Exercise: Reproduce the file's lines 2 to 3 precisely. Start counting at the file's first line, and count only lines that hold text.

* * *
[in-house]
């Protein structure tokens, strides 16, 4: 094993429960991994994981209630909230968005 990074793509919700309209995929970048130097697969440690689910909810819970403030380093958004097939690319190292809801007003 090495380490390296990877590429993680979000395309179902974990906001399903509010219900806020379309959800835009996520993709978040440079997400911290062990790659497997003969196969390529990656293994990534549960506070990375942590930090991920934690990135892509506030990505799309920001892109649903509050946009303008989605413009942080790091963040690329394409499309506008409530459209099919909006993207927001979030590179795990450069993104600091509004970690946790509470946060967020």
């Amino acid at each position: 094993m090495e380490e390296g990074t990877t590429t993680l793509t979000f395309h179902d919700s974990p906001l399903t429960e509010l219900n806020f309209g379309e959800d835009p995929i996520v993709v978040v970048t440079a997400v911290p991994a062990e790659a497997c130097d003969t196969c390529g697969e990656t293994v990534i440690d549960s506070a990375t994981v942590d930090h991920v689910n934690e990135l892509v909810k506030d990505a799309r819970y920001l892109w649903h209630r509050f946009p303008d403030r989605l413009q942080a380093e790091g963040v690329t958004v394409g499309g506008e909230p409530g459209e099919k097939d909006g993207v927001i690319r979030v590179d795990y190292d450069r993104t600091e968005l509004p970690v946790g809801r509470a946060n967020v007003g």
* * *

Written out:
């Protein structure tokens, strides 16, 4: 094993429960991994994981209630909230968005 990074793509919700309209995929970048130097697969440690689910909810819970403030380093958004097939690319190292809801007003 090495380490390296990877590429993680979000395309179902974990906001399903509010219900806020379309959800835009996520993709978040440079997400911290062990790659497997003969196969390529990656293994990534549960506070990375942590930090991920934690990135892509506030990505799309920001892109649903509050946009303008989605413009942080790091963040690329394409499309506008409530459209099919909006993207927001979030590179795990450069993104600091509004970690946790509470946060967020």
């Amino acid at each position: 094993m090495e380490e390296g990074t990877t590429t993680l793509t979000f395309h179902d919700s974990p906001l399903t429960e509010l219900n806020f309209g379309e959800d835009p995929i996520v993709v978040v970048t440079a997400v911290p991994a062990e790659a497997c130097d003969t196969c390529g697969e990656t293994v990534i440690d549960s506070a990375t994981v942590d930090h991920v689910n934690e990135l892509v909810k506030d990505a799309r819970y920001l892109w649903h209630r509050f946009p303008d403030r989605l413009q942080a380093e790091g963040v690329t958004v394409g499309g506008e909230p409530g459209e099919k097939d909006g993207v927001i690319r979030v590179d795990y190292d450069r993104t600091e968005l509004p970690v946790g809801r509470a946060n967020v007003g």